Sunday, August 9, 2015

Supporters pay tribute to Michael Brown

By 

FERGUSON, Missouri – Hundreds of people are expected to gather Sunday morning at the memorial of Michael Brown, an unarmed black teen who was shot dead in the middle of the street by a white police officer exactly one year ago. 
Teddy bears and candles now mark the memorial on Canfield Drive where the community’s outrage to Brown’s death planted the seeds of protests that would grow into a national movement decrying police violence. His family is calling on supporters nationwide to join in a moment of silence at 11:55 central, paying tribute to the time of his death. From their they will lead a silent march to Greater Saint Marks Church, a place that became a central safe haven for protest groups in the aftermath of last summer’s violent unrest.
To his friends and family he was known as “Big Mike,” a gentle giant who loved rap and turn beats. He had just finished summer school at Normandy High and was looking forward to his first day of college at a trade school nearby.
But last Aug. 9, Brown was shot dead by Ferguson police officer Darren Wilson. Public outrage over the killing led to massive demonstrations in the streets of Ferguson as their protests were met with rounds of tear gas and rubber bullets fired by police. The violent clashes between police and protesters went on for days, drawing international attention and condemnations from national leaders.
Months later a St. Louis grand jury declined to indict Wilson and more rounds of unrest ensued. Calls for “Black Lives Matter” echoed in communities across the country as Brown’s death raised awareness to the countless other black men and women who had died at the hands of police.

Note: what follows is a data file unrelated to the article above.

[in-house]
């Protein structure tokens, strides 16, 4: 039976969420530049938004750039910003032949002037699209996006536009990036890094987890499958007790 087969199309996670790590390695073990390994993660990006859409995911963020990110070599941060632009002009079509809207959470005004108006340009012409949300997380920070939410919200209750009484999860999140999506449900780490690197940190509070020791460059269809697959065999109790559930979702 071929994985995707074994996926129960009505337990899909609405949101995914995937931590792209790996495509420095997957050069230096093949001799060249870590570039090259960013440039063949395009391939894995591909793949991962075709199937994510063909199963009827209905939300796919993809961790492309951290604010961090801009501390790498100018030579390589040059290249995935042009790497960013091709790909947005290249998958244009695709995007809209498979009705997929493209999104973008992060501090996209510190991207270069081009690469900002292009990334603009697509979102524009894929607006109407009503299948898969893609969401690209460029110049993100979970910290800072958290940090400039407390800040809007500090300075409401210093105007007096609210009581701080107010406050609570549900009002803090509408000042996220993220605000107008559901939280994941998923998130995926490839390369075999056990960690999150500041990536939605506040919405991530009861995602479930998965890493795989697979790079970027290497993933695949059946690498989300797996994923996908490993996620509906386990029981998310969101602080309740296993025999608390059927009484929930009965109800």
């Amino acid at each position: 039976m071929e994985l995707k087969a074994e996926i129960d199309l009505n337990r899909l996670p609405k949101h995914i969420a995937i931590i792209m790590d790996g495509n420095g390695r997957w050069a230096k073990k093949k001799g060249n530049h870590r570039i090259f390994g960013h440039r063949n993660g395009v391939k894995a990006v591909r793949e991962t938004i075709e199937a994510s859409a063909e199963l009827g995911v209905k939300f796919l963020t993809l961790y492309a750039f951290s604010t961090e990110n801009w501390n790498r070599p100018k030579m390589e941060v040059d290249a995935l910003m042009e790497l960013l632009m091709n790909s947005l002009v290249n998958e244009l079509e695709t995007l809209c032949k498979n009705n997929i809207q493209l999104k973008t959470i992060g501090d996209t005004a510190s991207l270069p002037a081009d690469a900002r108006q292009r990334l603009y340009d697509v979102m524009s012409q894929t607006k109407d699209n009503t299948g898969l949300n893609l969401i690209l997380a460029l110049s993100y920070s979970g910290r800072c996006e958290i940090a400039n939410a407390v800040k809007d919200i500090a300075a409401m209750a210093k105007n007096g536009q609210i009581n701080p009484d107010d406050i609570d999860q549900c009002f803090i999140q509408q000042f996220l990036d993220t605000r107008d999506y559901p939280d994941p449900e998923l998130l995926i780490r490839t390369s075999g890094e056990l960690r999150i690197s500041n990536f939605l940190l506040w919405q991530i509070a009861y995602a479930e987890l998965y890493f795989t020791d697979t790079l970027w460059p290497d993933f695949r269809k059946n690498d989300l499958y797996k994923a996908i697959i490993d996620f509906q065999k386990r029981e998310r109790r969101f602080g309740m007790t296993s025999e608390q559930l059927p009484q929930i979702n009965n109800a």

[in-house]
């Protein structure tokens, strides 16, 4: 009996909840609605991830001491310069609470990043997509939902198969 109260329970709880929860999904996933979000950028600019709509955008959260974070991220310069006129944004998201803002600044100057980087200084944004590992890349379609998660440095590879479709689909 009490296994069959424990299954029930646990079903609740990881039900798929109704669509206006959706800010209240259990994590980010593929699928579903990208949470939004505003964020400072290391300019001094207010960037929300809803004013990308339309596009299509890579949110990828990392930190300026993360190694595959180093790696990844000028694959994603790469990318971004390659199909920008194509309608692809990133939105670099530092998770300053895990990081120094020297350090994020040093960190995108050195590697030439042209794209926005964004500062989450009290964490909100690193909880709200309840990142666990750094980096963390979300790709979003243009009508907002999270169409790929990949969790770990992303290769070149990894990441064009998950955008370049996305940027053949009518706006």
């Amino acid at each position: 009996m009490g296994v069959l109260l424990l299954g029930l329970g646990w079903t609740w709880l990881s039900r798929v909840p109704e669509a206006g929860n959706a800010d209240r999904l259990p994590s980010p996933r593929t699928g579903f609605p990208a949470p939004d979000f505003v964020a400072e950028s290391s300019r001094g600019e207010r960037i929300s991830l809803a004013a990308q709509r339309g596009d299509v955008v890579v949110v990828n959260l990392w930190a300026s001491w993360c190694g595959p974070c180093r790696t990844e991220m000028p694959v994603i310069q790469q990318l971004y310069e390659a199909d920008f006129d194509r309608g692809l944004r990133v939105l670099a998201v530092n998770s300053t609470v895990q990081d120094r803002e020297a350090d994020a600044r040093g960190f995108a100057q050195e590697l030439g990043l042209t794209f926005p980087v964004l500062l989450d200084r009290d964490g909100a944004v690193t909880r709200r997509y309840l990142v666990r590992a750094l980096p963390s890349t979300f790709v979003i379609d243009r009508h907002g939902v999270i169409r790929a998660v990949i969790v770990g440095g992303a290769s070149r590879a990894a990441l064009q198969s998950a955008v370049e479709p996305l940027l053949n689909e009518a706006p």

It has been a grueling last 12 months for Brown family, whose fight for justice took them across the country and overseas in Mike Brown’s name. They joined a growing list of families who lost loved ones to gun and police violence and hoped to turn their tragedy into change through their advocacy. The toll has been especially great on Brown’s parents – Michael Brown Sr. says he has not shaved his beard since is son was gunned down and has no plans to trim it until substantial progress has been made.
The Brown family and partnering groups turned the anniversary to teen’s death into a full weekend of peaceful protests. The elder Michael Brown led a march from the place of his death to Normandy High School. Other groups scheduled free music concerts and block parties to mark the date.
For the activists who have been protesting since the day of Brown’s death, seeing the movement alive and growing a full year since when they first took the street meant a great deal.
“I’m emotional because people are growing over a year to be something great,” activist and organizer Tory Russell said.

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